Military action leading to closure of the Strait of Hormuz between Iran and Saudi Arabia could seriously disrupt global trade in chemicals and oil products, with a knock-on effect for the world’s already fragile manufacturing economy.
The US killing of General Qasem Soleimani, head of the Iranian Revolutionary Guards’ overseas forces, on 3 January 2020 threatens to further stoke up tensions in the Middle East. Iran retaliated on 8 January with missile strikes against US forces in Iraq.
The Strait of Hormuz is an important shipping lane, linking Middle East oil and chemical exporters to the rest of the world. More than 20% of global petroleum liquids and a significant proportion of chemicals are transported through the Strait.
According to ICIS senior consultant, Asia, John Richardson, quoting ICIS Supply & Demand database forecasts for polyolefins exports in 2020, this includes 4.1m tonnes of Middle East high-density polyethylene (HDPE) production due to be exported via the Strait.
This accounts for 38 percent of total global net exports amongst all the regions that are in net export positions – where exports are higher than imports.
Supply risk is greater in linear low density polyethylene (LLDPE) where 51 percent of global net exports – 4.7m tonnes – appears to be exposed. Low-density PE (LDPE) is most at risk, with Middle East exports via the Strait accounting for 3.1m tonnes of net exports, 68 percent of the global total.
Other important products heavily exposed to disruption to shipping in the Strait of Hormuz include monoethylene glycol (MEG), ethylene and methanol.
In an all-out war scenario the Strait could close completely, cutting off regional chemical exports for a prolonged period. A lesser conflict could lead to periodic disruption to traffic through the Strait.
For chemical markets already in oversupply, such as polyolefins, isocyanates and MEG, any supply shock from the Middle East will have less impact as capacities elsewhere can be ramped up in response. This happened after the attack on a Saudi Arabian oil processing facility in September 2019 which cut feedstock supplies to regional chemical facilities.
This chart shows the most potentially impacted chemicals in terms of percentage of global production capacity.
Oil prices spiked 5 percent to more than $70bbl following the US attack and Iran’s response before dropping back slightly. They remain well above levels prior to the incident.
Higher oil prices act as a brake on consumer spending, so any sustained hike is likely to hurt global economic growth. The manufacturing economy is already fragile, with purchasing managers indices in negative territory for the US and Europe.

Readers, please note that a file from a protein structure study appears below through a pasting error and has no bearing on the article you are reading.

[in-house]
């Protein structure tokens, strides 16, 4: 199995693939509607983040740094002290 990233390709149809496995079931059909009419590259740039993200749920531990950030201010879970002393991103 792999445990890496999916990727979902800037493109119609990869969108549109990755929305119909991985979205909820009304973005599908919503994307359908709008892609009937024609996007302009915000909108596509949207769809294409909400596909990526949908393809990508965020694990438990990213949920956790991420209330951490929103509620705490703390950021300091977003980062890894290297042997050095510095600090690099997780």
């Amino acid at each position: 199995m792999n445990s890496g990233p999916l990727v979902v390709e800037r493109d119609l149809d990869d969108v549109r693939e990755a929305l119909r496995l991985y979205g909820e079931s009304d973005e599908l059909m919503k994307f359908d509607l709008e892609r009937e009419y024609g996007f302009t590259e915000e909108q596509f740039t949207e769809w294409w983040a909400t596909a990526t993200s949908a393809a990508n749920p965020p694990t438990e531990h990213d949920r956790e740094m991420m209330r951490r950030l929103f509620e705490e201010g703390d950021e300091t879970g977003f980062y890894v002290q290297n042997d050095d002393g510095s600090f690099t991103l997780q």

Business and consumer sentiment soured during 2019 as the US-China trade war deepened and growth slowed in major economies. This is likely to be hurt further by any Middle East conflict.
For Rhian O’Connor, lead analyst, Market Demand Analytics, ICIS, the main impact on petrochemicals is sentiment.
“The demand side remains very weak for manufactured goods with pessimism high and investment low. The potential for conflict will further dampen global producers desire to invest. Higher raw material prices will thin margins as producers struggle to pass this through the chain. Any consumer price increases could soften end market demand, at a fragile time.”
Margins Under Threat
According to Richardson, ethylene and PE variable cost margins for naphtha-based crackers in northeast Asia fell throughout 2019 and in December hit minus $90/tonne, the lowest since ICIS records began in 2000. Higher oil prices would squeeze these further whilst demand is suffering because of increased US supply to the region.
Unusually, benzene spreads were also below $100/tonne for six months in 2019.
“Higher oil prices will act as a tax on the economy, reduce economic growth and make life worse for petrochemical producers. I think that is probably the bigger story than any interruption to supply,” he added.
International eChem chairman Paul Hodges, is concerned about the additional uncertainty that this development will create for the chemical industry.
“Companies are already worried about the downturn in margins caused by the slowdown in the global economy, the rise of protectionism and the relatively high cost of oil,” he said. The risk now is that worries over availability lead to a period of higher prices caused by panic buying, and that these can’t then be passed through to end-users due to softening demand.”
He believes that any threat to the Strait of Hormuz would almost certainly plunge the global economy into outright recession, given the likely impact on oil market supply and prices.
With the conflict unlikely to be resolved quickly, Hodges urges chief executives to focus on contingency planning rather than just assuming they can rely on ‘business as usual’, particularly with the International Monetary Fund already warning that the global economy is in a “precarious” position.